bdrv->device_name,
                               action_str,
                               is_read ? "read" : "write");
-    monitor_protocol_event(QEVENT_BLOCK_IO_ERROR, data);
+    monitor_protocol_event(ev, data);
 
     qobject_decref(data);
 }
@@ -2174,7 +2175,7 @@  void bdrv_error_action(BlockDriverState *bs, BlockErrorAction action,
                        int is_read, int error)
 {
     assert(error >= 0);
-    bdrv_emit_qmp_error_event(bs, action, is_read);
+    bdrv_emit_qmp_error_event(bs, QEVENT_BLOCK_IO_ERROR, action, is_read);
     if (action == BDRV_ACTION_STOP) {
         vm_stop(RUN_STATE_IO_ERROR);
         bdrv_iostatus_set_err(bs, error);
diff --git a/block_int.h b/block_int.h
index 4cc173d..92c106a 100644
--- a/block_int.h
+++ b/block_int.h
@@ -30,6 +30,7 @@ 
 #include "qemu-coroutine.h"
 #include "qemu-timer.h"
 #include "qapi-types.h"
+#include "monitor.h"
 
 #define BLOCK_FLAG_ENCRYPT	1
 #define BLOCK_FLAG_COMPAT6	4
@@ -276,6 +277,9 @@  void bdrv_set_io_limits(BlockDriverState *bs,
 #ifdef _WIN32
 int is_windows_drive(const char *filename);
 #endif
+void bdrv_emit_qmp_error_event(const BlockDriverState *bdrv,
+                               enum MonitorEvent ev,
+                               BlockErrorAction action, int is_read);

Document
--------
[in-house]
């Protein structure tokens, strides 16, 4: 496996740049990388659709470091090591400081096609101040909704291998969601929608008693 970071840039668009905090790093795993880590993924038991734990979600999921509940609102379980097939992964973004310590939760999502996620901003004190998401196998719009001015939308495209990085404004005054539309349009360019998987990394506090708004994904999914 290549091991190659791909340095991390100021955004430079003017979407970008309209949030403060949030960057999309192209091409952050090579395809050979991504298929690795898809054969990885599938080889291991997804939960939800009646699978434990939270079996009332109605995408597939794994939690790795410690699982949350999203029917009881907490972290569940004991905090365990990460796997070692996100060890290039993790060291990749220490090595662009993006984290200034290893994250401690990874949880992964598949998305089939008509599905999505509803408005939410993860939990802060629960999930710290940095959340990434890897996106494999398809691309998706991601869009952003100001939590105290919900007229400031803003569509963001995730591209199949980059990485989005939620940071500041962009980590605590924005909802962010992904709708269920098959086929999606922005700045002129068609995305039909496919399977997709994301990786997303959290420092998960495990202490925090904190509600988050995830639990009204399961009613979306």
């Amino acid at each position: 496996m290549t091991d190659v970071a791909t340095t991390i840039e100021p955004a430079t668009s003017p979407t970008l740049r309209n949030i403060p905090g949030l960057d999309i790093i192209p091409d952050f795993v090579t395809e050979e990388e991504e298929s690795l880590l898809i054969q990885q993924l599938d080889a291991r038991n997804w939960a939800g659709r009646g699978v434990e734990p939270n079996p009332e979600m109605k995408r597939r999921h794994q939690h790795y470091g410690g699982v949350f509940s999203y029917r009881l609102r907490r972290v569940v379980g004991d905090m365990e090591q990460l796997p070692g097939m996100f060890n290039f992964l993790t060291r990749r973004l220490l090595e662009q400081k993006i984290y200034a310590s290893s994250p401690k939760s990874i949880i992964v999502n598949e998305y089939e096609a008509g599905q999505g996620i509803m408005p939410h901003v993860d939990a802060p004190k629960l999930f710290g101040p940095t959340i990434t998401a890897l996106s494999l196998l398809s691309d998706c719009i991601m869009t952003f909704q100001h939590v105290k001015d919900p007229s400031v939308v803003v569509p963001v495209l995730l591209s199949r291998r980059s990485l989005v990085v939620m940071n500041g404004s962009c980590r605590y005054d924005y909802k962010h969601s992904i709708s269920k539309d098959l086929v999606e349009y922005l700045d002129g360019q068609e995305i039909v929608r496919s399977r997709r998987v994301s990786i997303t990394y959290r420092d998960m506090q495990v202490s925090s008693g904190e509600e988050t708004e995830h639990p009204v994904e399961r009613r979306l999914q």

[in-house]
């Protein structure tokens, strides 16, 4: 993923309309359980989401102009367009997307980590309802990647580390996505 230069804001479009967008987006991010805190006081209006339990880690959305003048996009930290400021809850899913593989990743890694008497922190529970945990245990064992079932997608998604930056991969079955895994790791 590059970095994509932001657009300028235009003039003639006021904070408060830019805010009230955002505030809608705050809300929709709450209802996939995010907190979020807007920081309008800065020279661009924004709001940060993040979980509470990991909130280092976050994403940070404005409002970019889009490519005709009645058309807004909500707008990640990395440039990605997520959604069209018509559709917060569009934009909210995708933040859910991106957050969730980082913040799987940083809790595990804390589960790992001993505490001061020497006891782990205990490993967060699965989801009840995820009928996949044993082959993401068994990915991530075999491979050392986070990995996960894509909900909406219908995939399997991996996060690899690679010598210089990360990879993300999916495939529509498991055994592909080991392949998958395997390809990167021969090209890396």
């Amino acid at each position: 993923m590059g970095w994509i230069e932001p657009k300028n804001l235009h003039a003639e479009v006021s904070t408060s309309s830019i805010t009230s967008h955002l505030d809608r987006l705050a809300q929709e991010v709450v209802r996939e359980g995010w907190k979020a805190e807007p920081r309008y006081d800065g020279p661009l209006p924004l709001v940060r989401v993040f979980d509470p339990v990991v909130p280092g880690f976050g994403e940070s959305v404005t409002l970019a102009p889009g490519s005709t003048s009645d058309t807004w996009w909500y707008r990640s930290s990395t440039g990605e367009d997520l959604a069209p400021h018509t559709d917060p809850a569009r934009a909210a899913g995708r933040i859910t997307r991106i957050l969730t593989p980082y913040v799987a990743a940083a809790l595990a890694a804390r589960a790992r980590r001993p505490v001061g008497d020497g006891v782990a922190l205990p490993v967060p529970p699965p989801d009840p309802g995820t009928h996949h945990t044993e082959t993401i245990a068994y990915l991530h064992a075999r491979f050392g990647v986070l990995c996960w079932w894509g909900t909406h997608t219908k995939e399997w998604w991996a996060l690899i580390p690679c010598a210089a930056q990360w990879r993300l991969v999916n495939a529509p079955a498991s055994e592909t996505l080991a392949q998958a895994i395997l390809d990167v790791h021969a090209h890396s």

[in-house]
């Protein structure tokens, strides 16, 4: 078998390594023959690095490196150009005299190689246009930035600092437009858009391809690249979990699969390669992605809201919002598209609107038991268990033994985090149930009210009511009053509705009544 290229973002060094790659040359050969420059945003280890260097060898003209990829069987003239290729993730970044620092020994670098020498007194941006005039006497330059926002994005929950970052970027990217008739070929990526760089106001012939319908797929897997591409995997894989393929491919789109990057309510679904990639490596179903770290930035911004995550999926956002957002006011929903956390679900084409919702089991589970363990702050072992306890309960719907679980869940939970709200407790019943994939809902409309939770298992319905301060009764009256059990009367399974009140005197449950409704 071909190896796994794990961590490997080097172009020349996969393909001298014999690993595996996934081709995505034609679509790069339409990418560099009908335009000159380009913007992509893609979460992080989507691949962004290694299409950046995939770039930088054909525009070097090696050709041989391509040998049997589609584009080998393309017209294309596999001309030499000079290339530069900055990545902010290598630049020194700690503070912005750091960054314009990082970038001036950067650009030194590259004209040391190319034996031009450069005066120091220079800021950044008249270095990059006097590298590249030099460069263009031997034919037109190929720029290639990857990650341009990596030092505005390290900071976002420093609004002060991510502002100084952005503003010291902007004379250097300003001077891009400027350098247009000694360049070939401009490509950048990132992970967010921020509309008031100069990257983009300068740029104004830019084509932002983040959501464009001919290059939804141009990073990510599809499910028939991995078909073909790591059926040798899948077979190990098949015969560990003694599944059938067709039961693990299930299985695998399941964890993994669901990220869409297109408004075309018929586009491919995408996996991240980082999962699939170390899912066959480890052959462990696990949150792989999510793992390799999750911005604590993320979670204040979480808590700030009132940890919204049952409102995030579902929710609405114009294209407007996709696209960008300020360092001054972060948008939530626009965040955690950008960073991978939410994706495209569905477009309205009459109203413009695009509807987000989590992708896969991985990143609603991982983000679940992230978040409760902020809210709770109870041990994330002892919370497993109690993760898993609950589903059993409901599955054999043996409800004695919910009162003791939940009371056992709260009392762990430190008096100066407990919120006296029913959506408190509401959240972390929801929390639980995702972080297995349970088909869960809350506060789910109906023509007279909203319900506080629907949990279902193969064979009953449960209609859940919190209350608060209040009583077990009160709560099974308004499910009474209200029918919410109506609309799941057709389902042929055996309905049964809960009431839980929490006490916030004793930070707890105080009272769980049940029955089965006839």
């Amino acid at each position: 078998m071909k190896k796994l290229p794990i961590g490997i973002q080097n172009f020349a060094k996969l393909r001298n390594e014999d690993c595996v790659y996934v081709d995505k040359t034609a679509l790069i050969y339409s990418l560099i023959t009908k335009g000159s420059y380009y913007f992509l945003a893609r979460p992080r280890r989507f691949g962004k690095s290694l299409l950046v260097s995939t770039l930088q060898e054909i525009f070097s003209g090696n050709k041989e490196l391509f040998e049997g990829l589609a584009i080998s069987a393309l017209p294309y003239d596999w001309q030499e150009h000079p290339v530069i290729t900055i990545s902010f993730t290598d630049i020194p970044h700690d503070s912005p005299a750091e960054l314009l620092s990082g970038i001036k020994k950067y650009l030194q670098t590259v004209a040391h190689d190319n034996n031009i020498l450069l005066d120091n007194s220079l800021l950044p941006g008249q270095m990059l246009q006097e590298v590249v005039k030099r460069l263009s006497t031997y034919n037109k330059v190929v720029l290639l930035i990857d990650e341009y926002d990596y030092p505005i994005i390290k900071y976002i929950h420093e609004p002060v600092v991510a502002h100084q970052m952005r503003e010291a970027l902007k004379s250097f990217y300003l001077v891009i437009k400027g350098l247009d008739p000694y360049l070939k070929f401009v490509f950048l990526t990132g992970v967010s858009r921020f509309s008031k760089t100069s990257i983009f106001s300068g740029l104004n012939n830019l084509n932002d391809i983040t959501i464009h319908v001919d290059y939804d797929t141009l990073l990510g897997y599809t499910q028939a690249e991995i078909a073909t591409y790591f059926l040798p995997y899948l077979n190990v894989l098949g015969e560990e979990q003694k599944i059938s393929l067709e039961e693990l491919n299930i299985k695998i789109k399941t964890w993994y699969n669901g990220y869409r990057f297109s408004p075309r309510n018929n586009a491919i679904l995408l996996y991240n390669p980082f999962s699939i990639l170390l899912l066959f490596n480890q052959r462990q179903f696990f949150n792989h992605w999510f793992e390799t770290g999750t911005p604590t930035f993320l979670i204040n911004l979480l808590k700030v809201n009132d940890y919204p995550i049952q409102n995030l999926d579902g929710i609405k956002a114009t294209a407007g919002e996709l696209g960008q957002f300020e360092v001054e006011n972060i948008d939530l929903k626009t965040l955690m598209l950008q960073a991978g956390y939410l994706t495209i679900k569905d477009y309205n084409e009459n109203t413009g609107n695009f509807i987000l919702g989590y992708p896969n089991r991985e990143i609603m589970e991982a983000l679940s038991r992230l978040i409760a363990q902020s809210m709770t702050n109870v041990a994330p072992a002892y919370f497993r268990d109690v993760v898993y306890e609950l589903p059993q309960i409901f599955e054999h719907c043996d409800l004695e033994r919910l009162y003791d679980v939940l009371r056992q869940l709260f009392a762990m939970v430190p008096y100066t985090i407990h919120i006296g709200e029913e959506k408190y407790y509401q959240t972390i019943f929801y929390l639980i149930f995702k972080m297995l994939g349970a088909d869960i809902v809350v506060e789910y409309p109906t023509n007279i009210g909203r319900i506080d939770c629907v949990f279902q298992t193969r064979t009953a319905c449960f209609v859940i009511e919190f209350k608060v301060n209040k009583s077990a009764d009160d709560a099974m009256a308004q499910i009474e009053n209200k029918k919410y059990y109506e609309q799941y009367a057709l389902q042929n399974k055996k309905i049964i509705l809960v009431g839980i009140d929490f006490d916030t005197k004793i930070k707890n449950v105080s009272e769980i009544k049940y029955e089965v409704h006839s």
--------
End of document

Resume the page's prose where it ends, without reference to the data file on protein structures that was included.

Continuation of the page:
/**
  * stream_start:
diff --git a/blockjob.c b/blockjob.c
index a18da3f..562e0b5 100644
--- a/blockjob.c
+++ b/blockjob.c
@@ -112,6 +112,7 @@  bool block_job_is_paused(BlockJob *job)
 void block_job_resume(BlockJob *job)
 {
     job->paused = false;
+    job->iostatus = BLOCK_DEVICE_IO_STATUS_OK;
     if (job->co && !job->busy) {
         qemu_coroutine_enter(job->co, NULL);
     }
@@ -189,11 +190,60 @@  void block_job_sleep_ns(BlockJob *job, QEMUClock *clock, int64_t ns)
 BlockJobInfo *block_job_query(BlockJob *job)
 {
     BlockJobInfo *info = g_new(BlockJobInfo, 1);
-    info->type   = g_strdup(job->job_type->job_type);
-    info->device = g_strdup(bdrv_get_device_name(job->bs));
-    info->len    = job->len;
-    info->paused = job->paused;
-    info->offset = job->offset;
-    info->speed  = job->speed;
+    info->type      = g_strdup(job->job_type->job_type);